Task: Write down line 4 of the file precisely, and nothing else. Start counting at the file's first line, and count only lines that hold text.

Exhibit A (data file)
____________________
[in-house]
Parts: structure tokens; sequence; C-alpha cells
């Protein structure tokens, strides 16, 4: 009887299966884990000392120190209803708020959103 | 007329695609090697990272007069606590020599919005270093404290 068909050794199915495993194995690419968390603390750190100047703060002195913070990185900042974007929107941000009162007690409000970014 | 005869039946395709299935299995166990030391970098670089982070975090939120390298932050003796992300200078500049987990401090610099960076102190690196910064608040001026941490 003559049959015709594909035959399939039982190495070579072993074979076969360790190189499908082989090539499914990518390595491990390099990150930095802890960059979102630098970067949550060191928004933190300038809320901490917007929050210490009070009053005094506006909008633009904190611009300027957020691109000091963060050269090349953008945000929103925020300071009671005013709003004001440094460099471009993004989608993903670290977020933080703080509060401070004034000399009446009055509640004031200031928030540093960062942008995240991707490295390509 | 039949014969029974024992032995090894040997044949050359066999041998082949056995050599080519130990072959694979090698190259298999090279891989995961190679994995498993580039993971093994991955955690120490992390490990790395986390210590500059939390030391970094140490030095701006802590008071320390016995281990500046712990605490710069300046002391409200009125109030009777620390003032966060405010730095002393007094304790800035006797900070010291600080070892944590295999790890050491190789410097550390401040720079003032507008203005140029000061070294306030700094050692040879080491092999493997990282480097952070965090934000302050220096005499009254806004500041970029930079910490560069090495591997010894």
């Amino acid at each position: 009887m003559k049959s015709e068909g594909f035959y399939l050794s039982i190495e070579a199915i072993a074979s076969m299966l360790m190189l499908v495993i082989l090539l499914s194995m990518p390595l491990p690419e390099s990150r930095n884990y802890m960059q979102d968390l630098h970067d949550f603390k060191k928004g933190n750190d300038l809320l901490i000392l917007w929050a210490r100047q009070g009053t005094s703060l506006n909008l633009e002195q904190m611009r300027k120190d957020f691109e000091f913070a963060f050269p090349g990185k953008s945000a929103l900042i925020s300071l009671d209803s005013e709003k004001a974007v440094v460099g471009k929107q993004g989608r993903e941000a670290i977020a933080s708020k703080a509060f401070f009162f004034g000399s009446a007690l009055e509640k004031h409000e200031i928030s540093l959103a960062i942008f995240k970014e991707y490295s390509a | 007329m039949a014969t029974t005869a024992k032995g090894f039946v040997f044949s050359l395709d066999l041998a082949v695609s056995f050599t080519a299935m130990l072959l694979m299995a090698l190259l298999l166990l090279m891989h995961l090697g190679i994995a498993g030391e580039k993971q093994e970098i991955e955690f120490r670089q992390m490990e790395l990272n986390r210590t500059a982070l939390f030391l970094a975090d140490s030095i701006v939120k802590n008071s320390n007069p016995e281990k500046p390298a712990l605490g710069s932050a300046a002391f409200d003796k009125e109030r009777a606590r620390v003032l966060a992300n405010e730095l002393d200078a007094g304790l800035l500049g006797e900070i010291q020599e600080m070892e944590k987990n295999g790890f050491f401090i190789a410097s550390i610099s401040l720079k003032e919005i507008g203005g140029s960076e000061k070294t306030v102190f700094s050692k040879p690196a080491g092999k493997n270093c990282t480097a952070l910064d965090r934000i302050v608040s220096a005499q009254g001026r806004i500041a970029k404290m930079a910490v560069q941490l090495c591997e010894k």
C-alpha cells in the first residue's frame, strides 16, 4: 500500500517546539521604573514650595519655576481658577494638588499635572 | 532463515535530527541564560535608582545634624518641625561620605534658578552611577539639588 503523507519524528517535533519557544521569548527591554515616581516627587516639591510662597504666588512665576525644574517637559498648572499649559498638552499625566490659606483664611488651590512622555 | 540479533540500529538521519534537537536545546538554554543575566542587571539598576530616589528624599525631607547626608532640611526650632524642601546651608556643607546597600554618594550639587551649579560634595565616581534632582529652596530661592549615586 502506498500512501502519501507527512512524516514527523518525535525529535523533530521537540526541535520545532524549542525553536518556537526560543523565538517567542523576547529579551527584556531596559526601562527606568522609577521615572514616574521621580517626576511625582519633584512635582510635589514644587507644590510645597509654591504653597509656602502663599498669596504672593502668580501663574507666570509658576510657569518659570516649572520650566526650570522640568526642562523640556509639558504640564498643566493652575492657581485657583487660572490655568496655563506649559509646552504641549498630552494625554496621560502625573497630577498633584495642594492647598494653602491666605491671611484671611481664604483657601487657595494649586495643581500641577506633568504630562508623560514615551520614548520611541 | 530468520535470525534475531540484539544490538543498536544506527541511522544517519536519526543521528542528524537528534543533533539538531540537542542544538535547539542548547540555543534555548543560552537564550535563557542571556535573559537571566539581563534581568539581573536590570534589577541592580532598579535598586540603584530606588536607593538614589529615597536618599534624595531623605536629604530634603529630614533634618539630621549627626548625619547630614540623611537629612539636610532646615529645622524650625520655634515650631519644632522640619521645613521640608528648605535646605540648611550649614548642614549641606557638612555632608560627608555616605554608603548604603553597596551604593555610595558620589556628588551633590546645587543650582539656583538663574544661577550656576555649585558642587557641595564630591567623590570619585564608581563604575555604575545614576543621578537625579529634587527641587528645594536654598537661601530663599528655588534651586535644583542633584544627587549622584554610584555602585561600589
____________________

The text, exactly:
């Amino acid at each position: 009887m003559k049959s015709e068909g594909f035959y399939l050794s039982i190495e070579a199915i072993a074979s076969m299966l360790m190189l499908v495993i082989l090539l499914s194995m990518p390595l491990p690419e390099s990150r930095n884990y802890m960059q979102d968390l630098h970067d949550f603390k060191k928004g933190n750190d300038l809320l901490i000392l917007w929050a210490r100047q009070g009053t005094s703060l506006n909008l633009e002195q904190m611009r300027k120190d957020f691109e000091f913070a963060f050269p090349g990185k953008s945000a929103l900042i925020s300071l009671d209803s005013e709003k004001a974007v440094v460099g471009k929107q993004g989608r993903e941000a670290i977020a933080s708020k703080a509060f401070f009162f004034g000399s009446a007690l009055e509640k004031h409000e200031i928030s540093l959103a960062i942008f995240k970014e991707y490295s390509a | 007329m039949a014969t029974t005869a024992k032995g090894f039946v040997f044949s050359l395709d066999l041998a082949v695609s056995f050599t080519a299935m130990l072959l694979m299995a090698l190259l298999l166990l090279m891989h995961l090697g190679i994995a498993g030391e580039k993971q093994e970098i991955e955690f120490r670089q992390m490990e790395l990272n986390r210590t500059a982070l939390f030391l970094a975090d140490s030095i701006v939120k802590n008071s320390n007069p016995e281990k500046p390298a712990l605490g710069s932050a300046a002391f409200d003796k009125e109030r009777a606590r620390v003032l966060a992300n405010e730095l002393d200078a007094g304790l800035l500049g006797e900070i010291q020599e600080m070892e944590k987990n295999g790890f050491f401090i190789a410097s550390i610099s401040l720079k003032e919005i507008g203005g140029s960076e000061k070294t306030v102190f700094s050692k040879p690196a080491g092999k493997n270093c990282t480097a952070l910064d965090r934000i302050v608040s220096a005499q009254g001026r806004i500041a970029k404290m930079a910490v560069q941490l090495c591997e010894k």